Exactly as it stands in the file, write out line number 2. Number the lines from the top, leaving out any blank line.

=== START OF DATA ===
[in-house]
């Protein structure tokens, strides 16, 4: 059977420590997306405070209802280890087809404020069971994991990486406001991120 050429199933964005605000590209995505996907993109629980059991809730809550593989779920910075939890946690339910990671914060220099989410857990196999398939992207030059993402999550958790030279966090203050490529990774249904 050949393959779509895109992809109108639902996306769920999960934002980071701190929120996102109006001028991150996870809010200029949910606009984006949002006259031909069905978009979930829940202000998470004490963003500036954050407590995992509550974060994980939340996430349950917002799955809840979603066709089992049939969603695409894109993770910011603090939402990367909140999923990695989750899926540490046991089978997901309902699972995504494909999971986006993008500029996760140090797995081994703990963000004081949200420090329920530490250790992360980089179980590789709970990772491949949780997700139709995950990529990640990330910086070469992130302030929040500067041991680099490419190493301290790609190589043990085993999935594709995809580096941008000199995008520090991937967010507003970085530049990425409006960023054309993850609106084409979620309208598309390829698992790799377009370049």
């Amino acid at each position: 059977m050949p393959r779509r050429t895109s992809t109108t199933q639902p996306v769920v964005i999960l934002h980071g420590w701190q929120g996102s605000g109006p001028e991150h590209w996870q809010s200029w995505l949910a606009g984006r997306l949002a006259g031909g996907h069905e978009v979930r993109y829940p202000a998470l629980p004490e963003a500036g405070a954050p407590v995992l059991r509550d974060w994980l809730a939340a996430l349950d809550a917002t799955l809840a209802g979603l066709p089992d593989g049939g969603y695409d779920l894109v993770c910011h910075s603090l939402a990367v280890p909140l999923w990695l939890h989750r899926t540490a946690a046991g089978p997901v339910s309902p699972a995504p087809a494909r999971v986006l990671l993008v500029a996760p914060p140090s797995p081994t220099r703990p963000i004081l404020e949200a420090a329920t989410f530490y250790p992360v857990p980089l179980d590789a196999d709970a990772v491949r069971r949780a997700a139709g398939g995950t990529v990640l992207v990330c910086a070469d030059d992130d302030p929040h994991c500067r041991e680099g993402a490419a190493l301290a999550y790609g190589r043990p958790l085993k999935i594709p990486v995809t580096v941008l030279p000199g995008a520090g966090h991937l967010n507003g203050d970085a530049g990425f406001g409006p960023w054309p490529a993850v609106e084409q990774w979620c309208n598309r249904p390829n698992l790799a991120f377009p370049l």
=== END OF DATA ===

């Protein structure tokens, strides 16, 4: 059977420590997306405070209802280890087809404020069971994991990486406001991120 050429199933964005605000590209995505996907993109629980059991809730809550593989779920910075939890946690339910990671914060220099989410857990196999398939992207030059993402999550958790030279966090203050490529990774249904 050949393959779509895109992809109108639902996306769920999960934002980071701190929120996102109006001028991150996870809010200029949910606009984006949002006259031909069905978009979930829940202000998470004490963003500036954050407590995992509550974060994980939340996430349950917002799955809840979603066709089992049939969603695409894109993770910011603090939402990367909140999923990695989750899926540490046991089978997901309902699972995504494909999971986006993008500029996760140090797995081994703990963000004081949200420090329920530490250790992360980089179980590789709970990772491949949780997700139709995950990529990640990330910086070469992130302030929040500067041991680099490419190493301290790609190589043990085993999935594709995809580096941008000199995008520090991937967010507003970085530049990425409006960023054309993850609106084409979620309208598309390829698992790799377009370049």